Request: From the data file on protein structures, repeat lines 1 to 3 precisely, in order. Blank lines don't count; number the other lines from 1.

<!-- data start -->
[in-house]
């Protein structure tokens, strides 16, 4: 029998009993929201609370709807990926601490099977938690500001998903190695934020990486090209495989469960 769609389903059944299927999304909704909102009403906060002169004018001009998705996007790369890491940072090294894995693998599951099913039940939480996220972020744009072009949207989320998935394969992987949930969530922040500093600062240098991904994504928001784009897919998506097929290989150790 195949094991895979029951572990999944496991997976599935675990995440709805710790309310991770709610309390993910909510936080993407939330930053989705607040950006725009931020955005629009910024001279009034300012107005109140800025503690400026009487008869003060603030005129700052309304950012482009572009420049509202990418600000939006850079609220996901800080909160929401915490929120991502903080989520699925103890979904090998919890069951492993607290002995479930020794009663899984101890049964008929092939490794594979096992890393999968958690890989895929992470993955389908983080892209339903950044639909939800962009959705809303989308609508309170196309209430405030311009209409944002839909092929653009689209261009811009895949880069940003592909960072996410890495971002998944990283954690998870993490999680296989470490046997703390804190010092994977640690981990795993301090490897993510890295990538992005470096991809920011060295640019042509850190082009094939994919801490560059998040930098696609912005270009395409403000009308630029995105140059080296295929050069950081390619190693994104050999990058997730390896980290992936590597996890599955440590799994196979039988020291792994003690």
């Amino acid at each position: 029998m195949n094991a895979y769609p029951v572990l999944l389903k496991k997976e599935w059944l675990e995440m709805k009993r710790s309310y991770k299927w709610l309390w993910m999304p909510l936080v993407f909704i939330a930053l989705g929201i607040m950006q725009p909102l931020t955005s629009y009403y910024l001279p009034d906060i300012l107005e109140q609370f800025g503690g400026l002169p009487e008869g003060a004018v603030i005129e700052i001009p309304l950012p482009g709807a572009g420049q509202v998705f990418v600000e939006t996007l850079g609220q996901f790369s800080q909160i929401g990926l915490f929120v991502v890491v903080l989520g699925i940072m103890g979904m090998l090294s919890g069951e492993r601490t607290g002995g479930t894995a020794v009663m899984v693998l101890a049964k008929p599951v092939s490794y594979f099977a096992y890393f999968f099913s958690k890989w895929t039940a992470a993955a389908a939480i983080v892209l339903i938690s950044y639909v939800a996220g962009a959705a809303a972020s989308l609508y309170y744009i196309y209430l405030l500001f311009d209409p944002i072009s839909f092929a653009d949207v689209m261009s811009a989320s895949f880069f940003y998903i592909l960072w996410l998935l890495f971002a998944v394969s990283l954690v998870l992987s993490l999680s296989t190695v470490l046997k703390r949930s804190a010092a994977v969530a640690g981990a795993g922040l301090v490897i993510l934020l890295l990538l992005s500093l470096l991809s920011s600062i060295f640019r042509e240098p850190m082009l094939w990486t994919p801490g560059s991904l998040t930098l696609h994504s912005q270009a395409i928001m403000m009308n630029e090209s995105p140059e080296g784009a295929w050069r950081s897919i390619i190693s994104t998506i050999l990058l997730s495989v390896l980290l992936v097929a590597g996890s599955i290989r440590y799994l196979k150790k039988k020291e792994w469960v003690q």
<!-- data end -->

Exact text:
[in-house]
């Protein structure tokens, strides 16, 4: 029998009993929201609370709807990926601490099977938690500001998903190695934020990486090209495989469960 769609389903059944299927999304909704909102009403906060002169004018001009998705996007790369890491940072090294894995693998599951099913039940939480996220972020744009072009949207989320998935394969992987949930969530922040500093600062240098991904994504928001784009897919998506097929290989150790 195949094991895979029951572990999944496991997976599935675990995440709805710790309310991770709610309390993910909510936080993407939330930053989705607040950006725009931020955005629009910024001279009034300012107005109140800025503690400026009487008869003060603030005129700052309304950012482009572009420049509202990418600000939006850079609220996901800080909160929401915490929120991502903080989520699925103890979904090998919890069951492993607290002995479930020794009663899984101890049964008929092939490794594979096992890393999968958690890989895929992470993955389908983080892209339903950044639909939800962009959705809303989308609508309170196309209430405030311009209409944002839909092929653009689209261009811009895949880069940003592909960072996410890495971002998944990283954690998870993490999680296989470490046997703390804190010092994977640690981990795993301090490897993510890295990538992005470096991809920011060295640019042509850190082009094939994919801490560059998040930098696609912005270009395409403000009308630029995105140059080296295929050069950081390619190693994104050999990058997730390896980290992936590597996890599955440590799994196979039988020291792994003690």
């Amino acid at each position: 029998m195949n094991a895979y769609p029951v572990l999944l389903k496991k997976e599935w059944l675990e995440m709805k009993r710790s309310y991770k299927w709610l309390w993910m999304p909510l936080v993407f909704i939330a930053l989705g929201i607040m950006q725009p909102l931020t955005s629009y009403y910024l001279p009034d906060i300012l107005e109140q609370f800025g503690g400026l002169p009487e008869g003060a004018v603030i005129e700052i001009p309304l950012p482009g709807a572009g420049q509202v998705f990418v600000e939006t996007l850079g609220q996901f790369s800080q909160i929401g990926l915490f929120v991502v890491v903080l989520g699925i940072m103890g979904m090998l090294s919890g069951e492993r601490t607290g002995g479930t894995a020794v009663m899984v693998l101890a049964k008929p599951v092939s490794y594979f099977a096992y890393f999968f099913s958690k890989w895929t039940a992470a993955a389908a939480i983080v892209l339903i938690s950044y639909v939800a996220g962009a959705a809303a972020s989308l609508y309170y744009i196309y209430l405030l500001f311009d209409p944002i072009s839909f092929a653009d949207v689209m261009s811009a989320s895949f880069f940003y998903i592909l960072w996410l998935l890495f971002a998944v394969s990283l954690v998870l992987s993490l999680s296989t190695v470490l046997k703390r949930s804190a010092a994977v969530a640690g981990a795993g922040l301090v490897i993510l934020l890295l990538l992005s500093l470096l991809s920011s600062i060295f640019r042509e240098p850190m082009l094939w990486t994919p801490g560059s991904l998040t930098l696609h994504s912005q270009a395409i928001m403000m009308n630029e090209s995105p140059e080296g784009a295929w050069r950081s897919i390619i190693s994104t998506i050999l990058l997730s495989v390896l980290l992936v097929a590597g996890s599955i290989r440590y799994l196979k150790k039988k020291e792994w469960v003690q």